As for the original framing and composition, almost any type of recognizable foreground element could have given more of a sense of scale, of vastness, of grandeur, to the landscape in the mid-ground and the distant parts of the photo, but many times it's tough to find a suitable foreground object handy in places like the one where this photo was shot, so one does what one can, and snaps the shot.
     
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  8. DriedStrawbery

    DriedStrawbery No longer a newbie, moving up!

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    @weepee/Others, thanks for the comments.

    I noticed many structure/patterns and tried to capture them. Looks like there are many more elements along with it to be able to bring out the patterns well in a picture.

    Here are a few more I captured. They have a little more interesting skies. Pls call any images that worked.

    I personally liked the B&W pic, but not any of the other landscapes as much.

    1.

    IMG_9093.jpg

    2.
    IMG_9104.jpg

    3. IMG_9105.jpg
    4
    IMG_9119.jpg

    5.
    IMG_9215.jpg
     
  9. smoke665

    smoke665 TPF Supporters Supporting Member

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    I found #3 the most interesting of the bunch, but it seems like overall you have a tendency to underexpose by about a 1/2 stop. On number #3 this is the histogram, you're missing a lot of data, especially in your highlights, and as on your others your WB is off.
    original histogram.JPG

    This is the histogram of a reworked #3, notice the difference.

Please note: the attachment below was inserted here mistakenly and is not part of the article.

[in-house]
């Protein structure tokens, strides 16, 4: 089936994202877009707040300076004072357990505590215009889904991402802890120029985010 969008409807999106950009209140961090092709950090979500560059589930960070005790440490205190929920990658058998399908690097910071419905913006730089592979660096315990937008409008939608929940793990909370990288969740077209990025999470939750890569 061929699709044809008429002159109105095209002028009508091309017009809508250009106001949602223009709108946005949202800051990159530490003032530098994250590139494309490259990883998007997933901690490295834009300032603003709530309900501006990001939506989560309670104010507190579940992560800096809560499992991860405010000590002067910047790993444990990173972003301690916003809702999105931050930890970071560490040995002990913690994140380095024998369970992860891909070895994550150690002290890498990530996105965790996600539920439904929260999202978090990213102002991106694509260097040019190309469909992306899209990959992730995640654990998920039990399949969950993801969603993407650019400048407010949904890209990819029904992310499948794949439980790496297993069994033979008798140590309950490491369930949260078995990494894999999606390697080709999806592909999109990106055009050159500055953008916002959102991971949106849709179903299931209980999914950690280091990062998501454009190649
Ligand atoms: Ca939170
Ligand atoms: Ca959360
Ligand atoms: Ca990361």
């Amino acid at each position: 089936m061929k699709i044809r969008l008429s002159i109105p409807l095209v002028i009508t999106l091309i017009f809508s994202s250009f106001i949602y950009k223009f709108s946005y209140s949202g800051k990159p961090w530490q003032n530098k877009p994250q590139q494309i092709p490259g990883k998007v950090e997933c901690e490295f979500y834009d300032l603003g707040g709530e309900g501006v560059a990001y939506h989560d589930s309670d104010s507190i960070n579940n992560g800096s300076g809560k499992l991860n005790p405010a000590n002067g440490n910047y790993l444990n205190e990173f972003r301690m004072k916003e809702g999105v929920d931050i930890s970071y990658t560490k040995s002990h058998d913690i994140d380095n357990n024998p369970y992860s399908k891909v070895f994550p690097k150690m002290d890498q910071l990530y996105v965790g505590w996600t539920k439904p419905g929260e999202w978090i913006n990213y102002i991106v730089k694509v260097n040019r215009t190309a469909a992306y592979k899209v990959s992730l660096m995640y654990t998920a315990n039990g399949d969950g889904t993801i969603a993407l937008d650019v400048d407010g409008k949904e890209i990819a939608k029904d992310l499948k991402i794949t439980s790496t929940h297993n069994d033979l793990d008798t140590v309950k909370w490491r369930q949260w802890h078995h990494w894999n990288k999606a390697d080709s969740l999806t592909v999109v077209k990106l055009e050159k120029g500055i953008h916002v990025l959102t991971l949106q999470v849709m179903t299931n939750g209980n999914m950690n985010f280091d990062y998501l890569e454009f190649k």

revised.JPG

    And now the reworked image, still needs more, but it illustrates what I'm trying to show you.
    rework-1-2.jpg

    Possibly a review of the components of what comprises a good exposure might be helpful Learning about Exposure - The Exposure Triangle

    Also to review how WB will affect your images Understanding White Balance

    As to the elements of a good composition if you can get your hands on a copy of just about any of the Hedgecoe books I think you will find them beneficial. They can usually be found on the internet used for cheap. If you only get one get "The Art Of Digital Photography" by John Hedgecoe.
     
  10. weepete

    weepete TPF Supporters Supporting Member

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    Personally I think 1 works the best compositinally. I tend to read photos left to right by default, so my attention is drawn immediatley to the light foreground circle, then the few curved light sand patches bring my eye to the right and to the road where my eye goes back to the left until picking up the light patch leading up the centre of the mountain to the sky, then the clouds take me back left and out the frame to begin again. PS be careful with your panoramas, looks like you lost sharpness in the RHS a little.

    You B&W is an interesting one, while it has the boldest shapes it's got that bright serpentine sand path that weights it too much to the left and takes the attention away fron the bold pattern on the right so is less effective for me.
     
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  11. DriedStrawbery

    DriedStrawbery No longer a newbie, moving up!

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    I was looking into the underexposure on my pictures. I thought it was my monitor settings, but the histogram shows most are under exposed! Learning more about histogram based LR editing, was ignoring it totally earlier. Am redoing my trip pics based on inputs here. Thanks again for taking time to respond.

    Any idea why the most of the pics are under exposed? I use Av setting as the default when shooting. This is used in most times of the day. Gear was Canon 6D with 24-105 F4.

    Do people add a exposure compensation in the camera itself and leave it as is?
     
  12. smoke665

    smoke665 TPF Supporters Supporting Member

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    Depending on how your metering is set (matrix or spot) will affect your exposure on any program mode. I like to stay in spot and sample an area then use EV to compensate.